Legislative Update, week seven

When Anya’s parents discovered that their daughter had a hearing loss, they were told that they needed to act quickly.  Without consistent, clear access to sound, Anya could fall behind in language acquisition, literacy, academics, social skills, and self-sufficiency.  For Anya, access to sound would require initial and ongoing hearing evaluations, hearing aids and related equipment.  This would cost many thousands of dollars during her childhood.  But most health insurance policies don’t provide coverage for these essential needs.  Anya’s mom and many other parents and professionals testified this week on HB 2392 that would require adequate coverage in health insurance policies for children with hearing loss.

The week in review

SB 760 moved out of committee to the Senate floor.  It extends the duty of a public or private official to report abuse from times when the official is working to all hours.

Public Hearings were held on these bills:
SB 363 Directs the Department of Education to conduct a study on methods for improving safety of work environments for staff involved in special education and related services.
SB 711 Makes a policy that DHS employees who are fired for failing to report abuse cannot be rehired by DHS.
SB 231 Creates a Task Force on Student Mental Health Support to investigate how mental health issues impact college students, including in areas of student recruitment, retention, and program completion.
SB 834 Directs DHS to develop a proposal for creating an independent human rights commission, for the purpose of assuring the dignity and basic rights of persons with intellectual and developmental disabilities. Gabrielle Guedon, from the Oregon Self Advocacy Coalition, testified that people are most successful when they control their own lives. They are also successful when they have enough support to feel self‐motivated to reach their goals. Controlling basic things like choosing when to eat lunch or shower matter in everyone’s lives. People with intellectual and developmental disabilities (IDD) are no different. It is important to have a commission make sure that people’s rights are respected when they use IDD services.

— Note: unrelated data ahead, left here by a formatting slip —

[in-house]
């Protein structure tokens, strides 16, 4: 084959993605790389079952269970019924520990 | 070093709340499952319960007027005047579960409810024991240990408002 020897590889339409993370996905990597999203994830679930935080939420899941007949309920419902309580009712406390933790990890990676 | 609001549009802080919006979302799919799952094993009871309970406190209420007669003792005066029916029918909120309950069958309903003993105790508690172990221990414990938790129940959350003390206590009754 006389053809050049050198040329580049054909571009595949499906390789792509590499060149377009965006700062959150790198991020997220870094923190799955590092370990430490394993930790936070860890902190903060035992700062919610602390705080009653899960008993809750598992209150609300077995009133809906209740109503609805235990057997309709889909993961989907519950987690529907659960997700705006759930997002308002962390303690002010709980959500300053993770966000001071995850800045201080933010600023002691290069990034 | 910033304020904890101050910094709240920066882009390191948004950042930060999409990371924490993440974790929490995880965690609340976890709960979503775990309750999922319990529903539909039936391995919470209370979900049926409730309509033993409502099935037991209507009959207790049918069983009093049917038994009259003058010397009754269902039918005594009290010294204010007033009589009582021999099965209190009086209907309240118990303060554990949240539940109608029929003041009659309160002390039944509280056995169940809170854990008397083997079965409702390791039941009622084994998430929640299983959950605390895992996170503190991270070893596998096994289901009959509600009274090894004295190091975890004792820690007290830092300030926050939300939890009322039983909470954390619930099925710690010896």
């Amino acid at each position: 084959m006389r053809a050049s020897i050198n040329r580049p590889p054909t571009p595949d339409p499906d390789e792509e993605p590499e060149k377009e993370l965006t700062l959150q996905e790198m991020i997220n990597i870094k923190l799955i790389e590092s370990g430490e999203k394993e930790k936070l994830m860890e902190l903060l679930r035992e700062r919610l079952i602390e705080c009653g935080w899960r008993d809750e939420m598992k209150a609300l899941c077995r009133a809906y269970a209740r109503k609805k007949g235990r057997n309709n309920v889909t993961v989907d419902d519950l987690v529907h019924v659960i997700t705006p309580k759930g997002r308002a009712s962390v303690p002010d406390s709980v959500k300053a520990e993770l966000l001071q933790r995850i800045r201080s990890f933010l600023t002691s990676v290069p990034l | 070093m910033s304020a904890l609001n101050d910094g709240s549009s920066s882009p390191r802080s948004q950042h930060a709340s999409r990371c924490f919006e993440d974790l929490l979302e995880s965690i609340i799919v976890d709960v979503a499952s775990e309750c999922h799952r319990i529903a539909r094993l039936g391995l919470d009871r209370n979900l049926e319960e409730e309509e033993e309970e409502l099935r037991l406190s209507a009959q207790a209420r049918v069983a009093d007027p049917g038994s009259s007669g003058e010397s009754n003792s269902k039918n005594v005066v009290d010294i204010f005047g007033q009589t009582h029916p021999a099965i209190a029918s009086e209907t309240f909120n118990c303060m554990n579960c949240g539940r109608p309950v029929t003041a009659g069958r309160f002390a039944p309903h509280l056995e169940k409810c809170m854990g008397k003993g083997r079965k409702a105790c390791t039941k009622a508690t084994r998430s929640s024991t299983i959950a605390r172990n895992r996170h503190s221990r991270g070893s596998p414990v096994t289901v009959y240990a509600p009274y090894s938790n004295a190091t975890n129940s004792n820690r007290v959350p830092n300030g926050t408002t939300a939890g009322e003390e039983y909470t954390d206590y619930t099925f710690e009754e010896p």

HB 2170 Establishes the Office of Oregon Ombudsmen, containing the Long Term Care Ombudsman, the Residential Facilities Ombudsman, the Foster Parent Ombudsman, the Foster Child Ombudsman and the Oregon Public Guardian and Conservator.
HB 2684 Establishes a minimum hourly wage rate of $15 per hour for employees who provide direct care to residents of a residential training facility or a residential training home.
HB 2685 Requires DHS to offer an adult with intellectual or developmental disability who qualifies for comprehensive services at least one placement other than a congregate living arrangement.
HB 2392 Expands requirements for health benefit plan coverage of hearing loss treatments.
HB 2393 Specifies a case manager’s duties in event that case manager receives notice that person for whom case manager provides services may have life-sustaining procedures withheld or withdrawn. This is a DRO bill.

DRO joined APANO, Basic Rights Oregon, Family Forward Oregon, Children First Oregon, and other organizations in supporting HB 2005, which will end pay disparity for people with disabilities and other people who belong to protected classes.

DRO submitted testimony on behalf of the following bills:
HB 2392: Requires private insurers to cover hearing services and technology for children
HB 2393: Requires case managers to provide information about known beliefs or preferences of an incapacitated person regarding life-sustaining procedures



In the Senate Committee on Judiciary, 8:30 am, Hearing Room 343
SB 66  Work Session: Requires courts to notify persons found guilty except for insanity of sex crime of obligation to report as sex offender and gun restrictions.

In the Senate Committee on Human Services, 1:00 pm, Hearing Room D